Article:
Detailed Research Summary:
We seek to understand the biophysical and molecular mechanisms of how cells sense, transmit and process chemical information to make decisions. We study this problem in the biological context of immune cell signalling. To keep us healthy and free of disease we depend on a complex network of cells that comprise our immune system. A functioning immune system must detect foreign invaders, such as viruses and pathogenic bacteria, and distinguish them from our own healthy tissues. How do the many morphological distinct cell types that make up our immune system detect and respond to the chemical signals of infection and disease? How do these diverse cell types coordinate their behaviour to activate an immune response that clears the body of infection?
Immune cells are masters at information processing and decision making: they can detect signals that are vanishingly small and can accurately discriminate between closely related signals. At the molecular level immune cell decision making is dependent on complex networks of proteins. These protein networks are the biochemical circuitry that allows immune cells to process chemical data. These networks of proteins are able to rapidly respond to chemical signals and activate an appropriate cellular response.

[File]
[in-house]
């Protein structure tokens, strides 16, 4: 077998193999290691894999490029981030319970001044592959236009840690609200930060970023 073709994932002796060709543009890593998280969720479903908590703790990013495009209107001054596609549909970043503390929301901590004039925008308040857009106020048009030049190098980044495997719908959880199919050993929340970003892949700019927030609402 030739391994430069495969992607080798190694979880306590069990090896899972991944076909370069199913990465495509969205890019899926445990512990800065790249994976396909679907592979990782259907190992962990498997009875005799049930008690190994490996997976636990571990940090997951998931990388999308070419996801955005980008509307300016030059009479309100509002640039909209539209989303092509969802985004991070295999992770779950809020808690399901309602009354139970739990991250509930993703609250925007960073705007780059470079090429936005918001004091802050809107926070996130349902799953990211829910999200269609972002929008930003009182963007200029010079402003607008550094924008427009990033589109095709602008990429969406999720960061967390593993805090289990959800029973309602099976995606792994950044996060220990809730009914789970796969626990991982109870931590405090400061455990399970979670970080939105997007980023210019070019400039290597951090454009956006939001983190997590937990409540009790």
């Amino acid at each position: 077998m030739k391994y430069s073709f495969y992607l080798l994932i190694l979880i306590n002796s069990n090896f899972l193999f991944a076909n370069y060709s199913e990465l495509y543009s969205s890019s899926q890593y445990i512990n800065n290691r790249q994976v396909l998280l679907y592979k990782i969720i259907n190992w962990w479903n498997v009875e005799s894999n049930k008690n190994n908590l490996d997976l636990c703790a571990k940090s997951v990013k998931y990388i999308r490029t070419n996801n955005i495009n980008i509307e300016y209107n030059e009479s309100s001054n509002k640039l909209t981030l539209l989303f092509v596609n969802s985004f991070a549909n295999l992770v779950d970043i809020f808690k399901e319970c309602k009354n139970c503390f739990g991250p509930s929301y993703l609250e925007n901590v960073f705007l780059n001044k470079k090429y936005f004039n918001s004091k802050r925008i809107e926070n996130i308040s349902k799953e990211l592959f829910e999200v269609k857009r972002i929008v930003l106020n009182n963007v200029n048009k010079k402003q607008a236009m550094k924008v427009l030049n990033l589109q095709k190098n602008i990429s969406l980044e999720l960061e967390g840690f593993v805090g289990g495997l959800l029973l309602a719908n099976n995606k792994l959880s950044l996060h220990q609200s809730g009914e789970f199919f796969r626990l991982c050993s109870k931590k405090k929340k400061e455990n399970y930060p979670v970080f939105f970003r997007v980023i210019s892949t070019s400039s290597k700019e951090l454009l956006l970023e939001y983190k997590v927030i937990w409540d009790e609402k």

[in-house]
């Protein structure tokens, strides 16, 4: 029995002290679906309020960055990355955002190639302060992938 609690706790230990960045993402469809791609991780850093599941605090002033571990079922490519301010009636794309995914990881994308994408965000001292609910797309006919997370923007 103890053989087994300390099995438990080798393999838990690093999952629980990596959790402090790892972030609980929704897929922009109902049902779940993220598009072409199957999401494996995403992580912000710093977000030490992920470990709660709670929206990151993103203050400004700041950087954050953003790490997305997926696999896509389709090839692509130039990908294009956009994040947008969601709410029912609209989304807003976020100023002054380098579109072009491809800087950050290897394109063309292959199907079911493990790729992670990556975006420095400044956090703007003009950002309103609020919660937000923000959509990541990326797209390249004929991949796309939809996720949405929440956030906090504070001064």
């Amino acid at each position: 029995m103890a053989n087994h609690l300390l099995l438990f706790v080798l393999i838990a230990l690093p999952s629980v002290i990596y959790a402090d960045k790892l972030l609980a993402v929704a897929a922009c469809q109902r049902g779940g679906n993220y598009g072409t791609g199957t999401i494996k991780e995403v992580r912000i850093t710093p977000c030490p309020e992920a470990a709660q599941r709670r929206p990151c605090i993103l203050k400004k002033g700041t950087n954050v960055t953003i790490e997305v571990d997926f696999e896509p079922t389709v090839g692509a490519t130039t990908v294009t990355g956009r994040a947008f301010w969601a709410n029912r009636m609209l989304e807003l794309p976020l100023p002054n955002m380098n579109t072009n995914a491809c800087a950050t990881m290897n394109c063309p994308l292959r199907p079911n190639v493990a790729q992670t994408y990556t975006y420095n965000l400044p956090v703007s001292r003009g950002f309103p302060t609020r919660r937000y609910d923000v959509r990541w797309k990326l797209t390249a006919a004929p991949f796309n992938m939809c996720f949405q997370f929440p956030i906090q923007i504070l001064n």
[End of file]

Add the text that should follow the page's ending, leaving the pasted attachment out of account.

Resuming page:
We are interested in the following questions of how immune signalling networks work:
- How is immune signaling spatially and temporally controlled?
- How do immune signaling networks work in the complex chemical environment of the cellular cytoplasm?
- How do cells convert the random behavior of molecules/complexes into a graded or binary cellular response?